Strawberry season — 1890

Maury Thompson
4 min readJun 23, 2024


It was strawberry season in Glens Falls.

“Stephen Carpenter, Center Street, enjoys the distinction of having picked the first ripe strawberries of the season this spring,” The Morning Star of Glens Falls reported on June 13, 1890. “They were grown in his garden and served on his table on Wednesday and Thursday.”

It would be only a few days more before the majority of local strawberries would begin to ripen.

“Delicious homegrown strawberries made their appearance in the market yesterday. They are selling for 18 cents a quart,” — the equivalent of $6.21 in 2024 dollars, The Morning Star reported on June 17.

The flavor was great, but the harvest small.

“The strawberry yield in this locality will, it is said, be much smaller this year than the average,” The Morning Star reported on June 18. “The fruit, however, judging from present indications, will be of finer quality than last year.”

Strawberry picking at French Mountain began on June 19.

In some places, strawberries could still be found in July.

“Wild strawberries were picked yesterday at Fort George by a Glens Falls party,” The Morning Star reported on July 19.

In other June strawberry news reported in northern New York historic newspapers:


  • The Ladies’ Home Missionary Society of the Friends Church had the honor of holding the first strawberry festival of the season in Glens Falls, The Morning Star reported on May 20. 1895.

The festival was held at the home of F. H. Pierce at 40 William Street.

  • “At the social to be held at the home of Mrs. S. A. Parks, 48 Park Street, on Friday evening next, abundant refreshments will be served,” The Morning Star reported on May 28. “There will be hot biscuits, strawberries and coffee for twenty-five cents (the equivalent of $9.33 in 2024 dollars); ice cream and cake for fifteen cents; and the admission fee will be ten cents. The full program of musical entertainment will soon be announced.
  • “Strawberries in all forms will be served this evening by the Methodist Episcopal ladies at the residence of J. M. Coolidge, Glens Street. Everyone is earnestly invited to come and assist the ladies financially and socially,” The Morning Star reported on May 28.


  • “It takes a pretty hard storm to keep people in Glens Falls away from a strawberry social, and the attendance was large in spite of the rain,” The Morning Star reported on May 25, 1894.
  • “The strawberry supper to be given by the Ladies’ Aid Society at the Presbyterian Church tomorrow evening will fill a long-felt want, so to speak,” The Morning Star reported on May 10. “Strawberries in various tempting forms will be served, but a specialty will be made of hot strawberry shortcake.”
  • “Field strawberries are in blossom, and judging from the number of blossoms there will be a large crop,” the Fort Edward correspondent wrote in The Morning Star on May 10.
  • “M.H. Tanner recently picked from his garden four strawberries which measured each six inches around, and one berry that measured 6 1/8 inches. Can anyone beat this?” the Bolton correspondent reported in The Morning Star on June 28.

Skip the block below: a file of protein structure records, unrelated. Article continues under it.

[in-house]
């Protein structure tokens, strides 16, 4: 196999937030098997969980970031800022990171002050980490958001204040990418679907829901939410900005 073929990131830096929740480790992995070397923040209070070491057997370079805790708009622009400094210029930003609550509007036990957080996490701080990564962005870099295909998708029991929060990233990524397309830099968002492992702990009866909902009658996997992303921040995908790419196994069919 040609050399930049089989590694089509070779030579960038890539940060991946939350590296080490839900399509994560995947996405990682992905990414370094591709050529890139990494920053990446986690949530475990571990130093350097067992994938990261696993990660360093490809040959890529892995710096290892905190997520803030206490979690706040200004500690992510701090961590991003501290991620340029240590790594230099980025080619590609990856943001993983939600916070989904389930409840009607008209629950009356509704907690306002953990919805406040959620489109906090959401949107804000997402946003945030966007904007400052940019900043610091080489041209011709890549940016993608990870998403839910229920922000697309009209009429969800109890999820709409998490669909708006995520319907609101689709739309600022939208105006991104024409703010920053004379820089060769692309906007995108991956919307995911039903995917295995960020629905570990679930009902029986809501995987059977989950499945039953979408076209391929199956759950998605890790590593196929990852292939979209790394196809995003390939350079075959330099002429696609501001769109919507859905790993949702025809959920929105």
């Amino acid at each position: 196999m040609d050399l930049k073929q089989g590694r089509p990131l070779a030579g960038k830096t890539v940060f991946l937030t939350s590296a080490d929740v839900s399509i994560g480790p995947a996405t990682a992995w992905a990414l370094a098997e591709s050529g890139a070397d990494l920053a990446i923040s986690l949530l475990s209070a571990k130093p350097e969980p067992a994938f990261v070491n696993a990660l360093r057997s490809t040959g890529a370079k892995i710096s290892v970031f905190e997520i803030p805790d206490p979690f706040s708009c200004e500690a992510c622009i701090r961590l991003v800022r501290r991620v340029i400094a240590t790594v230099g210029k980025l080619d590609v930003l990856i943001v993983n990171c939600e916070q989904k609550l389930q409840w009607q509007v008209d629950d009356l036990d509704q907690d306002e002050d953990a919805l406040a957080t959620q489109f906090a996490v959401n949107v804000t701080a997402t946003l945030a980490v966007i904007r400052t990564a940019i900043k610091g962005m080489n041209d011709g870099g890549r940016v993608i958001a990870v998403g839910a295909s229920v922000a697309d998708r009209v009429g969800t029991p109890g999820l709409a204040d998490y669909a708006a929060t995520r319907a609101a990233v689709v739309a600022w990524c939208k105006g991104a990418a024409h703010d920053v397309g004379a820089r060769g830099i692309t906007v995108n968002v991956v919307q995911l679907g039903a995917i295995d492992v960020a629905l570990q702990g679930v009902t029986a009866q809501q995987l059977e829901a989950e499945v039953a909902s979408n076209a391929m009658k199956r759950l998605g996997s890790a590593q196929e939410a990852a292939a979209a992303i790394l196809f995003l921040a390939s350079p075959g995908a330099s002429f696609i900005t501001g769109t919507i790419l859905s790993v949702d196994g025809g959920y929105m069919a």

• “A strawberry festival will be held at Glens Falls this week to buy uniforms for the Police Department,” the Glens Falls Messenger reported.
  • “During strawberry season. Mrs. H. Rice, eighty-seven years old, picked six quarts of berries in one day,” the Welch Hollow correspondent reported in The Morning Star on July 7.


  • “The first two strawberry and ice cream festivals of the season — one a ‘social’ at the residence of Mrs. Kate Colvin for the benefit of the Baptist Church, and the other a ‘lawn party’ on the grounds of Mr. K.P. Cool in the interest of the Episcopal Church — were quite successful, affording plenty of enjoyment for those in attendance,” The Glen’s Falls Republican reported on June 21, 1881. “The receipts for the first were $35 (the equivalent of $1,077 in 2024 dollars), and of the second $45 (the equivalent of $1,385 in 2024 dollars). Cusson’s Orchestra furnished music for the lawn party.”


  • “Strawberries are plentiful, and our old friend Vraddenbourgh is doing a fine business,” the Ticonderoga Sentinel reported on June 17, 1877.

“Strawberries are numerous, and we intend to have our share of them,” the Moriah correspondent reported.

“Strawberries are ripe. We’ve had some,” the Ironville correspondent reported.

“Now is the time to pick strawberries. There are plenty of them in the region,” the Factoryville correspondent reported.

  • Strawberry season was a great time for charitable fund-raisers.

“The Ladies Aid Society of the M.E. Church of Ticonderoga will hold a strawberry festival on Tuesday evening June 19 in the yard of their church.”

There was another opportunity to enjoy strawberry deserts two days later.

“The Burleigh Hose Co., assisted by their friends, will hold a sociable at Burleigh’s Hall on Thursday evening, June 21, 1877. Strawberries and ice cream will be furnished, also music for those who wish to dance. Everything will be done to make the entertainment a most enjoyable one.”

  • At Moriah: “A strawberry festival will be held at Joseph Wright’s hall on Wednesday evening, June 20, for the benefit of the Congregational Church and society.



Maury Thompson

Freelance history writer and documentary film producer from Ticonderoga, NY